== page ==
US 2017/18 soybean stock/use ratios of 10.5% argue for a trading range of $9.40-10.20 basis spot CBOT futures. ARC research argues for a cut of 50 Mil Bu in 2017/18 US soybean exports based on slow sales/loadings to date. A trend or below normal trend Brazilian soybean yield is required for USDA’s 2017/18 soy export estimate of 2,250 Mil Bu to be justified. ARC sees no reason to debate WASDE US soybean crush/residual estimates so early in the crop year.
2017/18 world soybean end stocks are forecast at a record large 98 MMTs (up 2 MMTs from October and last year) as WASDE raised their estimate of the ‘18 Brazilian soybean crop to 108 MMTs and adjusted last year’s world end stocks upwards. This was partially countered by record large China soy imports.
The US and world hold adequate supplies of soybeans which along with record large demand from China is likely to keep the CBOT range bound into early 2018. Sustained rallies can only occur with adverse South American weather & and a crop threat. Monitor South American weather closely in the weeks ahead.
The US wheat balance a featured a 25 Mil Bu boost in US exports, but was otherwise left unchanged. WASDE cited recent interest in HRW from Iraq, and though Russian exports continue at a record pace, a slowdown there is imminent in Dec/Jan as waterways freeze. And of course the sharp decline in Australia’s surplus, which typically hits the world market in January, is important. ARC pegs US wheat exports up another 25 Mil Bu, with final end stocks forecast at 886 Mil. Such inventories are large, but are also the lowest since 2014. So a neutral price outlook is maintained.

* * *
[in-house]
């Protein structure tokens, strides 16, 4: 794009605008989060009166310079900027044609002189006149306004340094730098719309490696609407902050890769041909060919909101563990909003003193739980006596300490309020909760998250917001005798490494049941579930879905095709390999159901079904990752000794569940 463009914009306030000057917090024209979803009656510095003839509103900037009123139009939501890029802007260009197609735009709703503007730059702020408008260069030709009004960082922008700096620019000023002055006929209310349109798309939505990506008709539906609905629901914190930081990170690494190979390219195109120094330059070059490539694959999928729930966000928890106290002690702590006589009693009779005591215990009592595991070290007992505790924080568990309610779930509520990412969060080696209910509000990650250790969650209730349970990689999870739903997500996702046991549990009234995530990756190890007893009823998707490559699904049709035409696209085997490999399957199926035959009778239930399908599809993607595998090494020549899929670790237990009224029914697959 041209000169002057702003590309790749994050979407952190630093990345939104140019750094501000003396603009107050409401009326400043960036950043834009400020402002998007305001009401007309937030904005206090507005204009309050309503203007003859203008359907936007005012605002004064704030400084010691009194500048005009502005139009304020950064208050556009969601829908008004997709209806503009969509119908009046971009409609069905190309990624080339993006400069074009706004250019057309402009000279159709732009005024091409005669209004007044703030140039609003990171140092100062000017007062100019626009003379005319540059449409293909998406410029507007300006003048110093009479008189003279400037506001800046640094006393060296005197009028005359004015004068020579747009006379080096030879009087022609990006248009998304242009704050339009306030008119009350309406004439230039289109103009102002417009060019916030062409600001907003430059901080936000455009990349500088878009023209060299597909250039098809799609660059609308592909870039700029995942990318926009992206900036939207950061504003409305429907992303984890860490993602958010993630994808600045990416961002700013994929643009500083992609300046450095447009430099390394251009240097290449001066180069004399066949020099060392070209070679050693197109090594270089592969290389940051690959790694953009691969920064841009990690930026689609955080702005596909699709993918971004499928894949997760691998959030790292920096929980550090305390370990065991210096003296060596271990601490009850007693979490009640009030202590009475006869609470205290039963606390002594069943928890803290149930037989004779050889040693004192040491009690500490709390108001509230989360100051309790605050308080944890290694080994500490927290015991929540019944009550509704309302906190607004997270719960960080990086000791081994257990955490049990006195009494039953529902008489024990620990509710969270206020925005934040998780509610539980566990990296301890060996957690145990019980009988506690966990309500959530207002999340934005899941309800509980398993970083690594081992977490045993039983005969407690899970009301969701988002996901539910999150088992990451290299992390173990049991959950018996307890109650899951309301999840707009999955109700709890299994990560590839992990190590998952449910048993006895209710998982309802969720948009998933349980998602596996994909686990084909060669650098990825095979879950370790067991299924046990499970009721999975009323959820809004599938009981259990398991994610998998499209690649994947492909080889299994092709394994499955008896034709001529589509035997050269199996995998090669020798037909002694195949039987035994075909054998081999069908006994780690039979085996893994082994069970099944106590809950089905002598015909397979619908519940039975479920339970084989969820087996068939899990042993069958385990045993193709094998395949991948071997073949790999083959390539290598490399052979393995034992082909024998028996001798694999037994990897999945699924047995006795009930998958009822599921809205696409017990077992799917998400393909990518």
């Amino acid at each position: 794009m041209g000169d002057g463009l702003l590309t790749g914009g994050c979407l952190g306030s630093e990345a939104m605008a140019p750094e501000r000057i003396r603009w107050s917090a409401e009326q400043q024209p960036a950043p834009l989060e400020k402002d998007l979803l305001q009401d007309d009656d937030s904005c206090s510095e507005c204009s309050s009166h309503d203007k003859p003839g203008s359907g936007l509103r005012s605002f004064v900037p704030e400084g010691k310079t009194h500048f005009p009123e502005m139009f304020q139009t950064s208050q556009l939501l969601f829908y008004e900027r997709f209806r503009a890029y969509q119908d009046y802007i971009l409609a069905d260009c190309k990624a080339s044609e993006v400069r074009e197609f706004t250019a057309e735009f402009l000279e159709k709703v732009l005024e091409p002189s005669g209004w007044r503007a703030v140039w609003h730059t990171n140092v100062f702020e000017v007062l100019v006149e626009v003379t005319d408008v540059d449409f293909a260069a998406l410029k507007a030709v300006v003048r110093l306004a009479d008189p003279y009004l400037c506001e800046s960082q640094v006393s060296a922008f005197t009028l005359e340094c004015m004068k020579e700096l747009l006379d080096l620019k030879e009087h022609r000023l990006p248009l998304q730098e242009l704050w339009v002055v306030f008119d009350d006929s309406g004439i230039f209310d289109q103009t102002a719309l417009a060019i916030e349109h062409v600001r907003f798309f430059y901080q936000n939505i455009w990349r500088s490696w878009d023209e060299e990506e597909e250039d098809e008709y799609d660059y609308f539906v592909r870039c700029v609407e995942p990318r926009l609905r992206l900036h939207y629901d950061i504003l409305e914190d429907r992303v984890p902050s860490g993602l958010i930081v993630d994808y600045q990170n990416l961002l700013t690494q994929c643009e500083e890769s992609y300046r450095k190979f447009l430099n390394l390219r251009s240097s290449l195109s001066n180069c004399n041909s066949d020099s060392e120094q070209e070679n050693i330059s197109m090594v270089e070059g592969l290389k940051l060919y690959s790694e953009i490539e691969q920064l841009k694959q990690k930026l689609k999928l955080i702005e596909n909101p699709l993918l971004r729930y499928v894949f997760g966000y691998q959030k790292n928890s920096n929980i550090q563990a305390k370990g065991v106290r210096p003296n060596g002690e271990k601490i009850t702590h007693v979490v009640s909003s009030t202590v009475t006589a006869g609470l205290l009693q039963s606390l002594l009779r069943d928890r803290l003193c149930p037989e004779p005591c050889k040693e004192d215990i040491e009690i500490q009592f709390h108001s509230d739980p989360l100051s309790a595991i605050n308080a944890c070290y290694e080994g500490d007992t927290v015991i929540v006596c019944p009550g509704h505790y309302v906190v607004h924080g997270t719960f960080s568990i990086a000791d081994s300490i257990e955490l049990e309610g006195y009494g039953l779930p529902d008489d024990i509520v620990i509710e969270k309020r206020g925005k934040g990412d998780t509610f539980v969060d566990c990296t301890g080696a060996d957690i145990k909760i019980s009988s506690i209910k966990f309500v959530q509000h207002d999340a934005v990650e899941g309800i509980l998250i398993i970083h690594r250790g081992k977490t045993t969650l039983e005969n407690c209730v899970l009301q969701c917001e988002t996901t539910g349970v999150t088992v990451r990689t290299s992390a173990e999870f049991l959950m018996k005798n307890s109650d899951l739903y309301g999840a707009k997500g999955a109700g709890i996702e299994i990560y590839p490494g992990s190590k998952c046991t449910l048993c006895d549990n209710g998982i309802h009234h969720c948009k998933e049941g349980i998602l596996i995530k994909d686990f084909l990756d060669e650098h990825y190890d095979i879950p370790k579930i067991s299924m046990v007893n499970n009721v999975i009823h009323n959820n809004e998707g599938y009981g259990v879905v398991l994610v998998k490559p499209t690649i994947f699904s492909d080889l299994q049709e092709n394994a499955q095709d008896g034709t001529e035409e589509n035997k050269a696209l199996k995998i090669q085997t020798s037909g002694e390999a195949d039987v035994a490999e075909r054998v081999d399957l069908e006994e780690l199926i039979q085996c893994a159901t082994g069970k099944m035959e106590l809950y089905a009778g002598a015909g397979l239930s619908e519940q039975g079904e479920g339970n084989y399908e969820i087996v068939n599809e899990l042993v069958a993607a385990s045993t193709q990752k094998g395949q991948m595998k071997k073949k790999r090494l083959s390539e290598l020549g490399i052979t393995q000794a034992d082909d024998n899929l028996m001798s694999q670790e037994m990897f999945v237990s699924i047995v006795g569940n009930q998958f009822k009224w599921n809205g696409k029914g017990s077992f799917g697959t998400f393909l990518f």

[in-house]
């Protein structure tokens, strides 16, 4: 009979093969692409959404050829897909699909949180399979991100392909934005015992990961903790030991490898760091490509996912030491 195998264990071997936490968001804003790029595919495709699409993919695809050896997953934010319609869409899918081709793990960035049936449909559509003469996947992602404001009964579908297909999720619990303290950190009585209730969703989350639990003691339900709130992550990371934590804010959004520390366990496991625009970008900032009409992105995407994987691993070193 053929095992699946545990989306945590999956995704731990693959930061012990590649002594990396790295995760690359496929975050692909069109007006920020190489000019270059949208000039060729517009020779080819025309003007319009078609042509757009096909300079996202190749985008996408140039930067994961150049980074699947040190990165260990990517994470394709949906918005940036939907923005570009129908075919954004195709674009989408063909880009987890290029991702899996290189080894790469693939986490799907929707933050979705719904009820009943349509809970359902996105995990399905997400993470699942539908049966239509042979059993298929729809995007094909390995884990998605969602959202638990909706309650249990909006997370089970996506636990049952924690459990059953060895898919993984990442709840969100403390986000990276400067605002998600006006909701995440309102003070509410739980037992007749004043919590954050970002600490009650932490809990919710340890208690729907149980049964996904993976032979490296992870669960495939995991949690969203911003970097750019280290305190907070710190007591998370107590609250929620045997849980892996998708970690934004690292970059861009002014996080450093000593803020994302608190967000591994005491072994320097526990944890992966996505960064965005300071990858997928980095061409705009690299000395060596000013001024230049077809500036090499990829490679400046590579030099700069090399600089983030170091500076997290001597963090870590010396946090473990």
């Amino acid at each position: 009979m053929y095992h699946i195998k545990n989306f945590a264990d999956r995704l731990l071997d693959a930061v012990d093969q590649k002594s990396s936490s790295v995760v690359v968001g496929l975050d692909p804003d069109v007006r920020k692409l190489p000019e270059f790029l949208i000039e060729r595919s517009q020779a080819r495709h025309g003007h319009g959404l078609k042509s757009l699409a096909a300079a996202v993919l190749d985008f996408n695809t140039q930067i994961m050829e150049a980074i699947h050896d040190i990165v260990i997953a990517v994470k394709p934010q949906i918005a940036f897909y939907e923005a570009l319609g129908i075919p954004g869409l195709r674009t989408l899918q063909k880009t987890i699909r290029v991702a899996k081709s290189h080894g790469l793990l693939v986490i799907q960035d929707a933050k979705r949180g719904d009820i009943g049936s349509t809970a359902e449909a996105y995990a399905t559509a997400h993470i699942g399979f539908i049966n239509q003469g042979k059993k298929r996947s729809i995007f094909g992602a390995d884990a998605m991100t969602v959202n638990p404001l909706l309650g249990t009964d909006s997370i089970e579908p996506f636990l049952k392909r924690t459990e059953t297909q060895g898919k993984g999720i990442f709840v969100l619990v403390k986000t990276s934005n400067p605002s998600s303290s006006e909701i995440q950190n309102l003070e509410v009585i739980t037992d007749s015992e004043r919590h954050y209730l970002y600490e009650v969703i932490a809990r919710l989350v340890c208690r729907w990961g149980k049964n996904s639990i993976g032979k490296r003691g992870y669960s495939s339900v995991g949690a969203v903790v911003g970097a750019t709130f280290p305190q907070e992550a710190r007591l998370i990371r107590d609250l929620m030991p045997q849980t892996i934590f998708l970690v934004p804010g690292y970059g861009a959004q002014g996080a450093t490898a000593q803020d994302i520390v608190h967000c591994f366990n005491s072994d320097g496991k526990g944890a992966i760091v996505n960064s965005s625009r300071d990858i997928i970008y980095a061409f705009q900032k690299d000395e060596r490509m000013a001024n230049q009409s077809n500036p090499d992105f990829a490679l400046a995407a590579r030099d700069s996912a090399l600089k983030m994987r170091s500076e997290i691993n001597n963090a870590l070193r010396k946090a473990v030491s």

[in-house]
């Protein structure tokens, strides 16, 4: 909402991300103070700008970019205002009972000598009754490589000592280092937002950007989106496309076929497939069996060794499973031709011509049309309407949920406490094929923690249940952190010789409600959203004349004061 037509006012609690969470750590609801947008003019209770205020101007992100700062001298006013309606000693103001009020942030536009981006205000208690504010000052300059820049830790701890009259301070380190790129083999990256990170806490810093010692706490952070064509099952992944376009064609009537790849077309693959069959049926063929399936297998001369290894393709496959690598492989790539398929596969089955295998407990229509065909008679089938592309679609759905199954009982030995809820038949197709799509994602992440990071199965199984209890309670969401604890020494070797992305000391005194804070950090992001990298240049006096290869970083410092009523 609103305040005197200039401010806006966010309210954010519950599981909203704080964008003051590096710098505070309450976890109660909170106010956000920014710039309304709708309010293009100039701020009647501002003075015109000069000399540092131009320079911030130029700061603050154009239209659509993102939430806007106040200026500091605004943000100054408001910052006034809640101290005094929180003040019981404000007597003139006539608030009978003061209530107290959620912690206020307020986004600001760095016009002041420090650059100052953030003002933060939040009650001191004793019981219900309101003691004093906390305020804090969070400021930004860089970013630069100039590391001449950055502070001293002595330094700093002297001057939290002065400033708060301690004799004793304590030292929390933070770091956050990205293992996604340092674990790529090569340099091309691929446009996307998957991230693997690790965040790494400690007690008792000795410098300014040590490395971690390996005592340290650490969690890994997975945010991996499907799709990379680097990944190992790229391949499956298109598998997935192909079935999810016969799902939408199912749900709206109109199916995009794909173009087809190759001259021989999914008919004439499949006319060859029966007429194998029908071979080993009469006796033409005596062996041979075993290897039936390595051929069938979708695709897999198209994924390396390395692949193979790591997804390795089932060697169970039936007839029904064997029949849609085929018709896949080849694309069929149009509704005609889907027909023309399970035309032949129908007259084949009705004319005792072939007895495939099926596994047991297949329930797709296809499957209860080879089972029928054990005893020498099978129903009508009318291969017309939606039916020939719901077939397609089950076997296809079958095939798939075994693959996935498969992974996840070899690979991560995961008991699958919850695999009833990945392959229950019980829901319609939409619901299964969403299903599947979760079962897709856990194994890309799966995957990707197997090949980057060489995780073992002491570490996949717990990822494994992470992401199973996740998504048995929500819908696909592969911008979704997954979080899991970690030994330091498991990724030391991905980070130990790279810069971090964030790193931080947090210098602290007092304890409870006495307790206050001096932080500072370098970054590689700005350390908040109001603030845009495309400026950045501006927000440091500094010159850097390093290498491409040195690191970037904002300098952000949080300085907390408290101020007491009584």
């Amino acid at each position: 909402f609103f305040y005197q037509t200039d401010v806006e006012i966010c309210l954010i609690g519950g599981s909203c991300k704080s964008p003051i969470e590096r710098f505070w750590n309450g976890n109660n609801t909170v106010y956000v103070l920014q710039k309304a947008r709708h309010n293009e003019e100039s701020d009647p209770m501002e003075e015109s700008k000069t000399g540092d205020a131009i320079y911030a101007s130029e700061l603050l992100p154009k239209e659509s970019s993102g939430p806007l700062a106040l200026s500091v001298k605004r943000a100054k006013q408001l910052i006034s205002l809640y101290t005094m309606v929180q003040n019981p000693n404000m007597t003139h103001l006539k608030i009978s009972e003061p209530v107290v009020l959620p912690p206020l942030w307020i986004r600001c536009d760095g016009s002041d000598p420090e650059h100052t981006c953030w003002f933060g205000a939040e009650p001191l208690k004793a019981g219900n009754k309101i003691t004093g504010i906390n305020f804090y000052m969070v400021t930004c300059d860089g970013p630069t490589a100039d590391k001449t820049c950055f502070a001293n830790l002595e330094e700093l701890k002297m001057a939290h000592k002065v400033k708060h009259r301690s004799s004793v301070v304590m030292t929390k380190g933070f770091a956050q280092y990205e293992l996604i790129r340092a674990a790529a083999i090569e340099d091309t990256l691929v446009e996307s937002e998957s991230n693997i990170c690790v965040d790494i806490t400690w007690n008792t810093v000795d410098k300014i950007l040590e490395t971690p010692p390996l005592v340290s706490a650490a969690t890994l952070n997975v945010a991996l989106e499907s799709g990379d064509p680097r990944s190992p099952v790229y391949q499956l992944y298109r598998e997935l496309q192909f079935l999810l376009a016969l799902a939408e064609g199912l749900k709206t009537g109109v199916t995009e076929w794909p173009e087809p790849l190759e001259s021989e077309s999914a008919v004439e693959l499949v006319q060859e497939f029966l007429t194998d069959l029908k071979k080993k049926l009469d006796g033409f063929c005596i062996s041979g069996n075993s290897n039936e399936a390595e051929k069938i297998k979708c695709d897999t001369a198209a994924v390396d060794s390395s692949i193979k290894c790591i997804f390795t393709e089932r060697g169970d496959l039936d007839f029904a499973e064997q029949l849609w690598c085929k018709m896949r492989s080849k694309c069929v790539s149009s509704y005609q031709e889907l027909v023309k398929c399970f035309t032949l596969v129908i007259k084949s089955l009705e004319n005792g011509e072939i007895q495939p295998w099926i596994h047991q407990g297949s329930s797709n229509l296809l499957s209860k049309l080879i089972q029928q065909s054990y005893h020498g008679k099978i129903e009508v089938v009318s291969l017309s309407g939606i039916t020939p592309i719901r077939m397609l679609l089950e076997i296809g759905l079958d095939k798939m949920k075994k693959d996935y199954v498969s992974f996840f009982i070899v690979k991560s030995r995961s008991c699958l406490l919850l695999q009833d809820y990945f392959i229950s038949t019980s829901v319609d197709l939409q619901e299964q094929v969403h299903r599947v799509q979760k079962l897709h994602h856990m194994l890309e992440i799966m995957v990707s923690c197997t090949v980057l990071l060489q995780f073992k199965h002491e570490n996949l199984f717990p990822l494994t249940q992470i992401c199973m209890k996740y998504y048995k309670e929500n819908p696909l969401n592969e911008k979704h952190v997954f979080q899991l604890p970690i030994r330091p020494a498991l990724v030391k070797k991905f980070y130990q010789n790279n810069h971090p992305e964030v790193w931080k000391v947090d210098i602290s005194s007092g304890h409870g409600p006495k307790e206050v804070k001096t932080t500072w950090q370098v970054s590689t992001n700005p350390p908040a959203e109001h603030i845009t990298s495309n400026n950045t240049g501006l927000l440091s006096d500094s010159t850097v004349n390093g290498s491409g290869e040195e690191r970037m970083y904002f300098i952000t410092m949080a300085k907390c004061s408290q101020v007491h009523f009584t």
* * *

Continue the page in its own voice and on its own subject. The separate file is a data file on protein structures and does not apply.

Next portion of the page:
We’ve also lowered our new crop seedings forecast to 46 Mil acres, unchanged on the year. Reduced carryover and a lack of acreage expansion will further tighten in the US balance sheet in 18/19, albeit slightly, and Russian exports remain at the forefront for future US wheat export demand.
The USDA gave the entirety of the 25 Mil Bu export boost to HRW, and also raised domestic HRS consumption 5 Mil Bu (offset by lower white wheat domestic use), and so higher quality wheat balance sheets tightened marginally. HRW stocks use is now pegged at 52%, vs. 57% in Oct and 63% a year ago. SRW stocks/use is pegged at a record 74%, vs. 73% in Oct and 67% a year ago. Spot KC futures have again traded to a premium to CME contracts, spot MGE’s premium to other classes has reached $2.20/Bu, and it makes fundamental sense for both MGE and KC premiums to widen in the months ahead. Higher protein contracts will benefit from Jan-Apr export demand, while there simply isn’t much of a market for SRW currently. An expansion in spring wheat acres is still demanded to replenish 2018/19 US HRS stocks.
But, there’s little indication that the structure of the world market will change without widespread drought in the Black Sea region next spring/summer. Already winter wheat area in Russia is slightly higher than last year, and there’s incentive to maitnain acreage in Canada and Australia given this year’s rally in cash markets.
Assuming unchanged area, trend yield and trend consumption, the world wheat balance sheet in 2018/19 looks very similar to the current year, and if realized global end stocks of 262 MMTs will be the second largest on record.
The only way to sustain rallies in wheat is widespread adverse weather or a collapse in the US dollar. The value of crude – and its impact on currencies – will be monitored, but we note that Russian and Argentine farmers are still profitable and will expand future wheat seedings.